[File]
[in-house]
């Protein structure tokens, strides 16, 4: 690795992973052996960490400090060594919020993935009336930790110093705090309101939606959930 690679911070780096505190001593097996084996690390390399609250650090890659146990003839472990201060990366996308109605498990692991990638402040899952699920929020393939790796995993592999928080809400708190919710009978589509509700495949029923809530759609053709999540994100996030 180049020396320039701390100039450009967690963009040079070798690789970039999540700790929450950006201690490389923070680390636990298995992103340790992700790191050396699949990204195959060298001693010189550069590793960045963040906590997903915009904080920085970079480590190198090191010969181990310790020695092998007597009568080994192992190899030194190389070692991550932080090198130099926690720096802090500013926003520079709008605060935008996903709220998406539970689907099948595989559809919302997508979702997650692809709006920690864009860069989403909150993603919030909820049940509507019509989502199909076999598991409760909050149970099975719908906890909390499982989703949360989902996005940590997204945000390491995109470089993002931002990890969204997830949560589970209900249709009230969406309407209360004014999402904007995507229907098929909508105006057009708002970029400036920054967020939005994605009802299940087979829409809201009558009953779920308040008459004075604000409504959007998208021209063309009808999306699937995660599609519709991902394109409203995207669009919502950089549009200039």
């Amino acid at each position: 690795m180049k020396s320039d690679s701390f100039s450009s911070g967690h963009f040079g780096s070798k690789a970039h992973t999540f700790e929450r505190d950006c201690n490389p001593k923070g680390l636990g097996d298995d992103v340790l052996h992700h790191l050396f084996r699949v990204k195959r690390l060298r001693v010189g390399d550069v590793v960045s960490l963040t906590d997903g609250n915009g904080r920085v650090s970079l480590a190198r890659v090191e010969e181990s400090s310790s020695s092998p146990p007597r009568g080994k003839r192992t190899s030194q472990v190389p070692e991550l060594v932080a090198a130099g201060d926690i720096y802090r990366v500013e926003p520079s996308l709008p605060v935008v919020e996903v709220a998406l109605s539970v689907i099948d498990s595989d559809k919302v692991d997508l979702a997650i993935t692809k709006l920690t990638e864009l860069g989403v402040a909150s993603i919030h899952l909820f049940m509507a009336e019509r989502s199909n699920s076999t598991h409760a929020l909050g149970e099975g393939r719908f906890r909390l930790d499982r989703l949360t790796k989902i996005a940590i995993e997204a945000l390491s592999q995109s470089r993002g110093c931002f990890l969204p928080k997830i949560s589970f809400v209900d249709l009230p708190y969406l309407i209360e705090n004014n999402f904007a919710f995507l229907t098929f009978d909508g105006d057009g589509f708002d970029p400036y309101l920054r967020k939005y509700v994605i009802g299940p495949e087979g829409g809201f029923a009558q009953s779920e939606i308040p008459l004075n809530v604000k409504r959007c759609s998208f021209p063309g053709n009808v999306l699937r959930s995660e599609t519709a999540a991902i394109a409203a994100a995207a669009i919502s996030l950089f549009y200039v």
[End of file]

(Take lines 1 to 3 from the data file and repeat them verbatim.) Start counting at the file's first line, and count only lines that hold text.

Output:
[in-house]
């Protein structure tokens, strides 16, 4: 690795992973052996960490400090060594919020993935009336930790110093705090309101939606959930 690679911070780096505190001593097996084996690390390399609250650090890659146990003839472990201060990366996308109605498990692991990638402040899952699920929020393939790796995993592999928080809400708190919710009978589509509700495949029923809530759609053709999540994100996030 180049020396320039701390100039450009967690963009040079070798690789970039999540700790929450950006201690490389923070680390636990298995992103340790992700790191050396699949990204195959060298001693010189550069590793960045963040906590997903915009904080920085970079480590190198090191010969181990310790020695092998007597009568080994192992190899030194190389070692991550932080090198130099926690720096802090500013926003520079709008605060935008996903709220998406539970689907099948595989559809919302997508979702997650692809709006920690864009860069989403909150993603919030909820049940509507019509989502199909076999598991409760909050149970099975719908906890909390499982989703949360989902996005940590997204945000390491995109470089993002931002990890969204997830949560589970209900249709009230969406309407209360004014999402904007995507229907098929909508105006057009708002970029400036920054967020939005994605009802299940087979829409809201009558009953779920308040008459004075604000409504959007998208021209063309009808999306699937995660599609519709991902394109409203995207669009919502950089549009200039």
């Amino acid at each position: 690795m180049k020396s320039d690679s701390f100039s450009s911070g967690h963009f040079g780096s070798k690789a970039h992973t999540f700790e929450r505190d950006c201690n490389p001593k923070g680390l636990g097996d298995d992103v340790l052996h992700h790191l050396f084996r699949v990204k195959r690390l060298r001693v010189g390399d550069v590793v960045s960490l963040t906590d997903g609250n915009g904080r920085v650090s970079l480590a190198r890659v090191e010969e181990s400090s310790s020695s092998p146990p007597r009568g080994k003839r192992t190899s030194q472990v190389p070692e991550l060594v932080a090198a130099g201060d926690i720096y802090r990366v500013e926003p520079s996308l709008p605060v935008v919020e996903v709220a998406l109605s539970v689907i099948d498990s595989d559809k919302v692991d997508l979702a997650i993935t692809k709006l920690t990638e864009l860069g989403v402040a909150s993603i919030h899952l909820f049940m509507a009336e019509r989502s199909n699920s076999t598991h409760a929020l909050g149970e099975g393939r719908f906890r909390l930790d499982r989703l949360t790796k989902i996005a940590i995993e997204a945000l390491s592999q995109s470089r993002g110093c931002f990890l969204p928080k997830i949560s589970f809400v209900d249709l009230p708190y969406l309407i209360e705090n004014n999402f904007a919710f995507l229907t098929f009978d909508g105006d057009g589509f708002d970029p400036y309101l920054r967020k939005y509700v994605i009802g299940p495949e087979g829409g809201f029923a009558q009953s779920e939606i308040p008459l004075n809530v604000k409504r959007c759609s998208f021209p063309g053709n009808v999306l699937r959930s995660e599609t519709a999540a991902i394109a409203a994100a995207a669009i919502s996030l950089f549009y200039v």